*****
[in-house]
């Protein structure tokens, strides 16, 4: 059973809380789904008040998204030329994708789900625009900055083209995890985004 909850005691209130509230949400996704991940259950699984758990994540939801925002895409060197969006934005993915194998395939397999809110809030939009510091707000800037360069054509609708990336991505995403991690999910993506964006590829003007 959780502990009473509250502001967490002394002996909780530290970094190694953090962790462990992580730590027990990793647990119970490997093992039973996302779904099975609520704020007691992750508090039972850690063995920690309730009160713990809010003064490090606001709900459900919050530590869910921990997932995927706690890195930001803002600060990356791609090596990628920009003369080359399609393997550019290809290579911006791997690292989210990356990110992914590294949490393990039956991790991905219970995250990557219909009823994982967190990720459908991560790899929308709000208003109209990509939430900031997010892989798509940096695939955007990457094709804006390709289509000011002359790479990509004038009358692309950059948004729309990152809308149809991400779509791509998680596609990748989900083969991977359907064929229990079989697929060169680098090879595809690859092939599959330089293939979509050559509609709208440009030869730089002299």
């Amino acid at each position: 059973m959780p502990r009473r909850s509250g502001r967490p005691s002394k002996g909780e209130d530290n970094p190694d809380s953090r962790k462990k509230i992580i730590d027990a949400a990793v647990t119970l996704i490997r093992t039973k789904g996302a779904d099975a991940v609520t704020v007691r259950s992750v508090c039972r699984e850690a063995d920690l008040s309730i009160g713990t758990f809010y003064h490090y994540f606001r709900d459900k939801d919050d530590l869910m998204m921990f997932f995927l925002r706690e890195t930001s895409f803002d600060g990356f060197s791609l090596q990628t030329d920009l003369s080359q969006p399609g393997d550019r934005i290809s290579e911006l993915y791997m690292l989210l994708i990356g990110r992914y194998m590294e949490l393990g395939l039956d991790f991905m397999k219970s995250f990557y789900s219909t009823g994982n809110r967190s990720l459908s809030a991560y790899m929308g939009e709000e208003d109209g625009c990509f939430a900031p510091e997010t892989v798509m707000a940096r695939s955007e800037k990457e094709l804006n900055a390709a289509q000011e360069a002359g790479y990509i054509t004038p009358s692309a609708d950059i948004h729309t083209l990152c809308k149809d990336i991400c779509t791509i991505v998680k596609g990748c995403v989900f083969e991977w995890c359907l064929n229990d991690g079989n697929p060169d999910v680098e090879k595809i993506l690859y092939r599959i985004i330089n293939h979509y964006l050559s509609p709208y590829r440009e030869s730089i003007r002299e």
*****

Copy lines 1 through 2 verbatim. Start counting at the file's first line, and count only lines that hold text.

[in-house]
């Protein structure tokens, strides 16, 4: 059973809380789904008040998204030329994708789900625009900055083209995890985004 909850005691209130509230949400996704991940259950699984758990994540939801925002895409060197969006934005993915194998395939397999809110809030939009510091707000800037360069054509609708990336991505995403991690999910993506964006590829003007 959780502990009473509250502001967490002394002996909780530290970094190694953090962790462990992580730590027990990793647990119970490997093992039973996302779904099975609520704020007691992750508090039972850690063995920690309730009160713990809010003064490090606001709900459900919050530590869910921990997932995927706690890195930001803002600060990356791609090596990628920009003369080359399609393997550019290809290579911006791997690292989210990356990110992914590294949490393990039956991790991905219970995250990557219909009823994982967190990720459908991560790899929308709000208003109209990509939430900031997010892989798509940096695939955007990457094709804006390709289509000011002359790479990509004038009358692309950059948004729309990152809308149809991400779509791509998680596609990748989900083969991977359907064929229990079989697929060169680098090879595809690859092939599959330089293939979509050559509609709208440009030869730089002299």